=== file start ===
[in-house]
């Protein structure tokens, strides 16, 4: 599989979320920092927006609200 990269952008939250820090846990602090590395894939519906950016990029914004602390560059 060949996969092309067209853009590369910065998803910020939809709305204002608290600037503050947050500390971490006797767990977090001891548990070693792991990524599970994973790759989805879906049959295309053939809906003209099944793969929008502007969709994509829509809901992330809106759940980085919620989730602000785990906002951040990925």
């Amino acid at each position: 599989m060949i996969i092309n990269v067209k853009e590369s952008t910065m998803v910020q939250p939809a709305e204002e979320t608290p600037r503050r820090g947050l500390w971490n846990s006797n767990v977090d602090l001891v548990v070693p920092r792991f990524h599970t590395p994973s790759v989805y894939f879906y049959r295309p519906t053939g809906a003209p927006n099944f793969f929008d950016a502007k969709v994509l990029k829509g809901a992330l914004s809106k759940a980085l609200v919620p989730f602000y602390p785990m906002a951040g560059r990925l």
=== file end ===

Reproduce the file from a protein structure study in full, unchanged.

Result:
[in-house]
């Protein structure tokens, strides 16, 4: 599989979320920092927006609200 990269952008939250820090846990602090590395894939519906950016990029914004602390560059 060949996969092309067209853009590369910065998803910020939809709305204002608290600037503050947050500390971490006797767990977090001891548990070693792991990524599970994973790759989805879906049959295309053939809906003209099944793969929008502007969709994509829509809901992330809106759940980085919620989730602000785990906002951040990925």
């Amino acid at each position: 599989m060949i996969i092309n990269v067209k853009e590369s952008t910065m998803v910020q939250p939809a709305e204002e979320t608290p600037r503050r820090g947050l500390w971490n846990s006797n767990v977090d602090l001891v548990v070693p920092r792991f990524h599970t590395p994973s790759v989805y894939f879906y049959r295309p519906t053939g809906a003209p927006n099944f793969f929008d950016a502007k969709v994509l990029k829509g809901a992330l914004s809106k759940a980085l609200v919620p989730f602000y602390p785990m906002a951040g560059r990925l």